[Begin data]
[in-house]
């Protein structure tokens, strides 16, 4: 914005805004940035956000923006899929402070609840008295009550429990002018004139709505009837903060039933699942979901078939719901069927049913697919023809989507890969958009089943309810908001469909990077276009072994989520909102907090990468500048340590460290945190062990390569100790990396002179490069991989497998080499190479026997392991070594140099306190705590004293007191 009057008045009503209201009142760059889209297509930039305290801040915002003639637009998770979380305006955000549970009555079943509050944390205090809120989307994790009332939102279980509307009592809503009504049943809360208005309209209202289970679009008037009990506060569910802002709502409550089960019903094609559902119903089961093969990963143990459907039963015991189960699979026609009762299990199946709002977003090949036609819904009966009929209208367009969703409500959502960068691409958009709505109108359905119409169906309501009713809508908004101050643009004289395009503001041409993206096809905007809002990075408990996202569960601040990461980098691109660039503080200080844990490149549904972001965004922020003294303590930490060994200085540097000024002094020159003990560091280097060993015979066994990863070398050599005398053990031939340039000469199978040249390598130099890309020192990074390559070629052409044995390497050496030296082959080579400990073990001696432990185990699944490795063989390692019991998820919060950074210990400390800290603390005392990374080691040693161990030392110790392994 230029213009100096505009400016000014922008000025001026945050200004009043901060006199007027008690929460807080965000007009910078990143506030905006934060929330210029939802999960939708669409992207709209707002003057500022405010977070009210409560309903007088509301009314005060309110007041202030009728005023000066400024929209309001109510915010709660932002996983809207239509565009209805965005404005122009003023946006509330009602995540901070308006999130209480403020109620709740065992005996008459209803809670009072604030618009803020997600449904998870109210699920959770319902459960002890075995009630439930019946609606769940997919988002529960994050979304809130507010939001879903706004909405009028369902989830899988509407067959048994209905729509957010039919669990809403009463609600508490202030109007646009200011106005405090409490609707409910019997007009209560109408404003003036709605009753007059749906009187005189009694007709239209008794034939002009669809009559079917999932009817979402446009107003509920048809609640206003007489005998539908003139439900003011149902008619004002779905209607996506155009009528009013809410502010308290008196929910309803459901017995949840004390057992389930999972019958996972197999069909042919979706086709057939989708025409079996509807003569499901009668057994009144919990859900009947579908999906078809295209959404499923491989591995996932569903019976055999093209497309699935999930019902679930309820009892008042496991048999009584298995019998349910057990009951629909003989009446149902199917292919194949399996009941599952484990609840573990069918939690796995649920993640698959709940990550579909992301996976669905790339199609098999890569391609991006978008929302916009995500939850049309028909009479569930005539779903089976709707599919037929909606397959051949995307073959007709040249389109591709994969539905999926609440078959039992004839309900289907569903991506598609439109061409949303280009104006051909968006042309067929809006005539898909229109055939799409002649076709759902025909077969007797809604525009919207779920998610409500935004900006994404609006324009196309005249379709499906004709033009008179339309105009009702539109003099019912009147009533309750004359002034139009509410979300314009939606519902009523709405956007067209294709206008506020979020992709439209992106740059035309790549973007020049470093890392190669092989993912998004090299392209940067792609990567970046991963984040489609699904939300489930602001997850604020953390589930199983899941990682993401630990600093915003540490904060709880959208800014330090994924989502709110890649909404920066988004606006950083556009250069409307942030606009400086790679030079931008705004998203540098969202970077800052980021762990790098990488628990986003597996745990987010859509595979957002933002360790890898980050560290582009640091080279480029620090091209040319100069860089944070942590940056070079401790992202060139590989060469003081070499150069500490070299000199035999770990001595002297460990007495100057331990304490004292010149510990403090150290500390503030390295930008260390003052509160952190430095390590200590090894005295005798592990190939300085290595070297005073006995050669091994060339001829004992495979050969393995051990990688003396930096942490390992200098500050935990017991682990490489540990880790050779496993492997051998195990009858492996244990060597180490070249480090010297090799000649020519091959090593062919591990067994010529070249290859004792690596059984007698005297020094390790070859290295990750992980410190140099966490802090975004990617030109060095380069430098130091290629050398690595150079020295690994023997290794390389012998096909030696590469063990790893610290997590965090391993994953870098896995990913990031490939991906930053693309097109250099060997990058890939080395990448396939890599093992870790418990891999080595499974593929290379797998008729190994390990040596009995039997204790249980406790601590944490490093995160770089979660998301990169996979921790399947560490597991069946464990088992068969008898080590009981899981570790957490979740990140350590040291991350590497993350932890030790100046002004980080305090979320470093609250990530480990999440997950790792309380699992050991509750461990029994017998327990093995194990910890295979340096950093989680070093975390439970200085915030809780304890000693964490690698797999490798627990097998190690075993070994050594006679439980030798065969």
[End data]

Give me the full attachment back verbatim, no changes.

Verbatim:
[in-house]
């Protein structure tokens, strides 16, 4: 914005805004940035956000923006899929402070609840008295009550429990002018004139709505009837903060039933699942979901078939719901069927049913697919023809989507890969958009089943309810908001469909990077276009072994989520909102907090990468500048340590460290945190062990390569100790990396002179490069991989497998080499190479026997392991070594140099306190705590004293007191 009057008045009503209201009142760059889209297509930039305290801040915002003639637009998770979380305006955000549970009555079943509050944390205090809120989307994790009332939102279980509307009592809503009504049943809360208005309209209202289970679009008037009990506060569910802002709502409550089960019903094609559902119903089961093969990963143990459907039963015991189960699979026609009762299990199946709002977003090949036609819904009966009929209208367009969703409500959502960068691409958009709505109108359905119409169906309501009713809508908004101050643009004289395009503001041409993206096809905007809002990075408990996202569960601040990461980098691109660039503080200080844990490149549904972001965004922020003294303590930490060994200085540097000024002094020159003990560091280097060993015979066994990863070398050599005398053990031939340039000469199978040249390598130099890309020192990074390559070629052409044995390497050496030296082959080579400990073990001696432990185990699944490795063989390692019991998820919060950074210990400390800290603390005392990374080691040693161990030392110790392994 230029213009100096505009400016000014922008000025001026945050200004009043901060006199007027008690929460807080965000007009910078990143506030905006934060929330210029939802999960939708669409992207709209707002003057500022405010977070009210409560309903007088509301009314005060309110007041202030009728005023000066400024929209309001109510915010709660932002996983809207239509565009209805965005404005122009003023946006509330009602995540901070308006999130209480403020109620709740065992005996008459209803809670009072604030618009803020997600449904998870109210699920959770319902459960002890075995009630439930019946609606769940997919988002529960994050979304809130507010939001879903706004909405009028369902989830899988509407067959048994209905729509957010039919669990809403009463609600508490202030109007646009200011106005405090409490609707409910019997007009209560109408404003003036709605009753007059749906009187005189009694007709239209008794034939002009669809009559079917999932009817979402446009107003509920048809609640206003007489005998539908003139439900003011149902008619004002779905209607996506155009009528009013809410502010308290008196929910309803459901017995949840004390057992389930999972019958996972197999069909042919979706086709057939989708025409079996509807003569499901009668057994009144919990859900009947579908999906078809295209959404499923491989591995996932569903019976055999093209497309699935999930019902679930309820009892008042496991048999009584298995019998349910057990009951629909003989009446149902199917292919194949399996009941599952484990609840573990069918939690796995649920993640698959709940990550579909992301996976669905790339199609098999890569391609991006978008929302916009995500939850049309028909009479569930005539779903089976709707599919037929909606397959051949995307073959007709040249389109591709994969539905999926609440078959039992004839309900289907569903991506598609439109061409949303280009104006051909968006042309067929809006005539898909229109055939799409002649076709759902025909077969007797809604525009919207779920998610409500935004900006994404609006324009196309005249379709499906004709033009008179339309105009009702539109003099019912009147009533309750004359002034139009509410979300314009939606519902009523709405956007067209294709206008506020979020992709439209992106740059035309790549973007020049470093890392190669092989993912998004090299392209940067792609990567970046991963984040489609699904939300489930602001997850604020953390589930199983899941990682993401630990600093915003540490904060709880959208800014330090994924989502709110890649909404920066988004606006950083556009250069409307942030606009400086790679030079931008705004998203540098969202970077800052980021762990790098990488628990986003597996745990987010859509595979957002933002360790890898980050560290582009640091080279480029620090091209040319100069860089944070942590940056070079401790992202060139590989060469003081070499150069500490070299000199035999770990001595002297460990007495100057331990304490004292010149510990403090150290500390503030390295930008260390003052509160952190430095390590200590090894005295005798592990190939300085290595070297005073006995050669091994060339001829004992495979050969393995051990990688003396930096942490390992200098500050935990017991682990490489540990880790050779496993492997051998195990009858492996244990060597180490070249480090010297090799000649020519091959090593062919591990067994010529070249290859004792690596059984007698005297020094390790070859290295990750992980410190140099966490802090975004990617030109060095380069430098130091290629050398690595150079020295690994023997290794390389012998096909030696590469063990790893610290997590965090391993994953870098896995990913990031490939991906930053693309097109250099060997990058890939080395990448396939890599093992870790418990891999080595499974593929290379797998008729190994390990040596009995039997204790249980406790601590944490490093995160770089979660998301990169996979921790399947560490597991069946464990088992068969008898080590009981899981570790957490979740990140350590040291991350590497993350932890030790100046002004980080305090979320470093609250990530480990999440997950790792309380699992050991509750461990029994017998327990093995194990910890295979340096950093989680070093975390439970200085915030809780304890000693964490690698797999490798627990097998190690075993070994050594006679439980030798065969």